April 6 was unofficially “Horizons Day” at Upper Canada College, as the learning partnership program to assist students from Toronto inner-city schools was involved in four separate events on campus.
The day got underway with girls from Thorncliffe Park Public School taking part in a “swim to survive program” in which UCC boys were in the pool with them and acting as lifeguards. IB1 student Benji McLean came up with the idea, and he received support from his twin brother Nathan. (See full story here.)
Fifty-three students from G.B. Little Public School enjoyed some macaroni and cheese and then received math tutoring and assistance with some of their classroom work from older UCC students during the lunch period.
All UCC Year 1 students have taken part in this program. One class took part in the program starting at noon that day, spearheaded by CAS director Craig Parkinson and civics teachers to help the boys develop empathy and a respect for learning differences.
“They worked with younger students with special needs from a developmental disabilities class for kids from Grades 1 to 6 who have something that affects their learning,” says Sehgal.
“It could be Down syndrome, autism or something congenital. It doesn’t matter. It’s about boys working with younger kids who learn differently.”
The boys spent about 90 minutes with their “little buddies,” eating lunch, doing table activities and helping the kids with a circuit program in the gym involving various physical and mental activities.
UCC hosted young Syrian refugees for the third time when about 90 of them who are living in the Plaza Hotel until their families can find more permanent accommodations arrived at 2:30 p.m. to either skate at the William P. Wilder ’40 Arena & Sports Complex or take part in art activities organized by the Prep School.
It marked the first time on ice for most of the kids, who ranged in age from three to 13 and used skates and helmets donated to Horizons by the Prep Parents’ Organization as well as those collected during the annual drive on Association Day. Upper School history teacher Reem Aweida-Parsons speaks Arabic and was on hand to translate and break down any potential language barriers, while five instructors from Maple Leaf Sports & Entertainment joined UCC and The Bishop Strachan School students to ensure that the skaters were safe and had fun.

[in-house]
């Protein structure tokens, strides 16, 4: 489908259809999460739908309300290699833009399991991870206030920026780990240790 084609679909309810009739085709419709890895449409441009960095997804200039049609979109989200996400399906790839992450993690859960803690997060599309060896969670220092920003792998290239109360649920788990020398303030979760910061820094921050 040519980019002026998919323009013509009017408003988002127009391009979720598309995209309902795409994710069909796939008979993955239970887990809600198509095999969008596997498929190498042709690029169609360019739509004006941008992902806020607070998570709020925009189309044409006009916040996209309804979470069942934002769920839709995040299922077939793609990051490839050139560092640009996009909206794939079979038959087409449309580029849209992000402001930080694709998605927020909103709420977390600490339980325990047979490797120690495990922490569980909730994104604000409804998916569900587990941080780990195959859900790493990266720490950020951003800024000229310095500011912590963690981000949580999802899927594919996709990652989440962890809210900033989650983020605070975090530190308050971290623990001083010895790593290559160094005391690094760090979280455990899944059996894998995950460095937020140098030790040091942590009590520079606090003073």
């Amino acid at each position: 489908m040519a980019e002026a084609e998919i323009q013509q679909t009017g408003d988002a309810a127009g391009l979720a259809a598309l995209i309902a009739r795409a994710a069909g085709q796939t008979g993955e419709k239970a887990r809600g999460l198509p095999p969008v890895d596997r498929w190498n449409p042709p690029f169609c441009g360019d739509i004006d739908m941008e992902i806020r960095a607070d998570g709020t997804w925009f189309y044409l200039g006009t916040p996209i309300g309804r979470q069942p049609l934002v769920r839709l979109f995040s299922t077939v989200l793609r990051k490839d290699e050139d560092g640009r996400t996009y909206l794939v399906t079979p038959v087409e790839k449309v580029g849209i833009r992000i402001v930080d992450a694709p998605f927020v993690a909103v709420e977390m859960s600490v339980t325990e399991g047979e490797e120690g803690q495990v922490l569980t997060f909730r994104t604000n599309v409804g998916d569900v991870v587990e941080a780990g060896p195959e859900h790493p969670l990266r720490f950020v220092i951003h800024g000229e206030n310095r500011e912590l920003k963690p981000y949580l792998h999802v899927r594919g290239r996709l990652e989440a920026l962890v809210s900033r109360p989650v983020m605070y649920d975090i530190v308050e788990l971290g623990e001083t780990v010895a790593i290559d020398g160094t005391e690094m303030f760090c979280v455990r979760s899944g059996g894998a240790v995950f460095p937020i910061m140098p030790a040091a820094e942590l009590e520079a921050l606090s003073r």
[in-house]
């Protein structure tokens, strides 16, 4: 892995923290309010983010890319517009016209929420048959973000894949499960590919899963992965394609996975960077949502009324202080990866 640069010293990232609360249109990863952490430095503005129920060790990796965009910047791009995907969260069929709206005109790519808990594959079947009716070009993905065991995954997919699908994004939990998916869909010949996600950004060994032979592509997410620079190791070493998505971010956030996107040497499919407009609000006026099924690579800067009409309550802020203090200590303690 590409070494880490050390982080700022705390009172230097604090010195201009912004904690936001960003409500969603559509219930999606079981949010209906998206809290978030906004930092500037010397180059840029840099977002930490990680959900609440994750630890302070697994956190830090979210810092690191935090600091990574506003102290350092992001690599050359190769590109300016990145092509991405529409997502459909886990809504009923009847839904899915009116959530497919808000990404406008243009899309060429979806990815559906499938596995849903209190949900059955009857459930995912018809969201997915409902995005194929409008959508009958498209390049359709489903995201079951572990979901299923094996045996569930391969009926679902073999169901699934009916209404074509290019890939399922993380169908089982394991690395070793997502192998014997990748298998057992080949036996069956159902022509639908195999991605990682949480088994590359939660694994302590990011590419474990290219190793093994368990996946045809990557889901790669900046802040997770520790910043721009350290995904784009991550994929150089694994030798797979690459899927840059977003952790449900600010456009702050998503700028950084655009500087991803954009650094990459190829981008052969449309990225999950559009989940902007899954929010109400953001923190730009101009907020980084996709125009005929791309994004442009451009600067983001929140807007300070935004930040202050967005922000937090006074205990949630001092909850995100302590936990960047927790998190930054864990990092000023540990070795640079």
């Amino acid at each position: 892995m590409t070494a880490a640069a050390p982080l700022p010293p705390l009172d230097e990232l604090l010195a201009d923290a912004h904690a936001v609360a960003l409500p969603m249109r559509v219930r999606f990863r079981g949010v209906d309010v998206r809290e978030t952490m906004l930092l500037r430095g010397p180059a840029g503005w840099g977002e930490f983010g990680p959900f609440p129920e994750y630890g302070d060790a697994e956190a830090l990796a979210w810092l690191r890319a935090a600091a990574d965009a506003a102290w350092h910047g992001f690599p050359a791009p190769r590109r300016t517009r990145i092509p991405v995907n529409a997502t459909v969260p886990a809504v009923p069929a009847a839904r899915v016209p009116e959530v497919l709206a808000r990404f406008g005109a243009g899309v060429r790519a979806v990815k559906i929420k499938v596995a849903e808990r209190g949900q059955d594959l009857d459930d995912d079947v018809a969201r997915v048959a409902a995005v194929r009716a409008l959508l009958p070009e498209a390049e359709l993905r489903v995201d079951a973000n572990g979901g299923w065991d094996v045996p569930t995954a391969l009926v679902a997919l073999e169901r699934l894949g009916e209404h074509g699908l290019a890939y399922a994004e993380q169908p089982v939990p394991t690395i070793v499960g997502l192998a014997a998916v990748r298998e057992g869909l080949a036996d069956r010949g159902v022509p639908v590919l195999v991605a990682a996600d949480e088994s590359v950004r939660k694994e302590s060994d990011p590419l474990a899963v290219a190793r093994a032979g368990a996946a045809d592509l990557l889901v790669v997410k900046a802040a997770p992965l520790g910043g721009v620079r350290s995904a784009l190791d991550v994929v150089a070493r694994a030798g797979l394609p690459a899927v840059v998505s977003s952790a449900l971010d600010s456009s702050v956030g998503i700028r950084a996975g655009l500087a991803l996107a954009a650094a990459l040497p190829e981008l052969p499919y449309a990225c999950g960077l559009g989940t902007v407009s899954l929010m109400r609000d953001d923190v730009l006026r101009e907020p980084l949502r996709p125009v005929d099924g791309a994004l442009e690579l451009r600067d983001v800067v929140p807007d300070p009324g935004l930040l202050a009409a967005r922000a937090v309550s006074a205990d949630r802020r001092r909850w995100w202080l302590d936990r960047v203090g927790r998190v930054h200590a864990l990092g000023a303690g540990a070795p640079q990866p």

“The tutors were so patient and warm and inviting,” says Sehgal. “You see the full range of what they’re capable of.”
There are two more major Horizons events coming up at the College this month.
The first is a computer science conference hosted by 14 UCC students who will lead 55 Grade 5 and 6 students from Sprucecourt Public School from noon to five p.m. on April 12. They’ll all have lunch and then engage in rotating sessions covering topics including virtual reality, software planning and web development. Google and the University of Toronto’s science department have been supportive and donated items that will be given to participants.
UCC hosted the Ontario Model United Nations conference on April 16 and 17, and 15 Horizons participants from The Elms Middle School who’ve been part of a six-week program to develop debating skills and learn more about Model UN will be part of it. Several students from the Horizons high school program, who’ve gone through all three Horizons summer programs and are now in high school, also took part.
“It’s been a busy term, but there’s been a lot of support for these programs from the faculty, administration, parents and the boys,” says Sehgal of what Horizons has to offer the UCC community and the students from other schools who benefit from it.
“It’s a synthesis of all the good that’s going on around here. It builds character. It involves community outreach and awareness of the different lives that people are living.”